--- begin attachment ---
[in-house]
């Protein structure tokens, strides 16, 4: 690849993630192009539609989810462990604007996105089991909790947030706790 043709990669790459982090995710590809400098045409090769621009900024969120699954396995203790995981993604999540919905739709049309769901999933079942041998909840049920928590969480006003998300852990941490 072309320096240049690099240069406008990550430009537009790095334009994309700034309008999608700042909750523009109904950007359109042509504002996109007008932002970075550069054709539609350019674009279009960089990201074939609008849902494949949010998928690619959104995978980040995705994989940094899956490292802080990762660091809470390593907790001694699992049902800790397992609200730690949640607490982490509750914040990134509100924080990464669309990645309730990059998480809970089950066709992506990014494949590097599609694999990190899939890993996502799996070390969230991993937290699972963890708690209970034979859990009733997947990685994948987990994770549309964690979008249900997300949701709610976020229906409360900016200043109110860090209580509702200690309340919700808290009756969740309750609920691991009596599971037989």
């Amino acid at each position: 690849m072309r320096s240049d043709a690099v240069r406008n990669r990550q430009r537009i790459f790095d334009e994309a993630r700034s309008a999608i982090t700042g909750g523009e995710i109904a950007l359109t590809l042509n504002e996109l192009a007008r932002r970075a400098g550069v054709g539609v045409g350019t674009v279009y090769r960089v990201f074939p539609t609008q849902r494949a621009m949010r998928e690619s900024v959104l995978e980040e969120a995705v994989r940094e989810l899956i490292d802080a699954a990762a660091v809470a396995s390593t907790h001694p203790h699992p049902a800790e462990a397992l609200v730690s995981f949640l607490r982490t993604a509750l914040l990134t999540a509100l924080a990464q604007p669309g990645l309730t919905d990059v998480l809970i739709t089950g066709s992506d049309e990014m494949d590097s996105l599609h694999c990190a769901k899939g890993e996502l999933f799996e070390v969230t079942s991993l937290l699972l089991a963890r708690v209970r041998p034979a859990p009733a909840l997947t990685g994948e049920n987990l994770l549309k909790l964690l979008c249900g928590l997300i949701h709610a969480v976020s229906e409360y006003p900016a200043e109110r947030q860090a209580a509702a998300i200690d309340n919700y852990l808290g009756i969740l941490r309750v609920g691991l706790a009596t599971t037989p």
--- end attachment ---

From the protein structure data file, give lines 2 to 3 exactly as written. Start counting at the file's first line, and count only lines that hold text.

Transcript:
């Protein structure tokens, strides 16, 4: 690849993630192009539609989810462990604007996105089991909790947030706790 043709990669790459982090995710590809400098045409090769621009900024969120699954396995203790995981993604999540919905739709049309769901999933079942041998909840049920928590969480006003998300852990941490 072309320096240049690099240069406008990550430009537009790095334009994309700034309008999608700042909750523009109904950007359109042509504002996109007008932002970075550069054709539609350019674009279009960089990201074939609008849902494949949010998928690619959104995978980040995705994989940094899956490292802080990762660091809470390593907790001694699992049902800790397992609200730690949640607490982490509750914040990134509100924080990464669309990645309730990059998480809970089950066709992506990014494949590097599609694999990190899939890993996502799996070390969230991993937290699972963890708690209970034979859990009733997947990685994948987990994770549309964690979008249900997300949701709610976020229906409360900016200043109110860090209580509702200690309340919700808290009756969740309750609920691991009596599971037989």
């Amino acid at each position: 690849m072309r320096s240049d043709a690099v240069r406008n990669r990550q430009r537009i790459f790095d334009e994309a993630r700034s309008a999608i982090t700042g909750g523009e995710i109904a950007l359109t590809l042509n504002e996109l192009a007008r932002r970075a400098g550069v054709g539609v045409g350019t674009v279009y090769r960089v990201f074939p539609t609008q849902r494949a621009m949010r998928e690619s900024v959104l995978e980040e969120a995705v994989r940094e989810l899956i490292d802080a699954a990762a660091v809470a396995s390593t907790h001694p203790h699992p049902a800790e462990a397992l609200v730690s995981f949640l607490r982490t993604a509750l914040l990134t999540a509100l924080a990464q604007p669309g990645l309730t919905d990059v998480l809970i739709t089950g066709s992506d049309e990014m494949d590097s996105l599609h694999c990190a769901k899939g890993e996502l999933f799996e070390v969230t079942s991993l937290l699972l089991a963890r708690v209970r041998p034979a859990p009733a909840l997947t990685g994948e049920n987990l994770l549309k909790l964690l979008c249900g928590l997300i949701h709610a969480v976020s229906e409360y006003p900016a200043e109110r947030q860090a209580a509702a998300i200690d309340n919700y852990l808290g009756i969740l941490r309750v609920g691991l706790a009596t599971t037989p």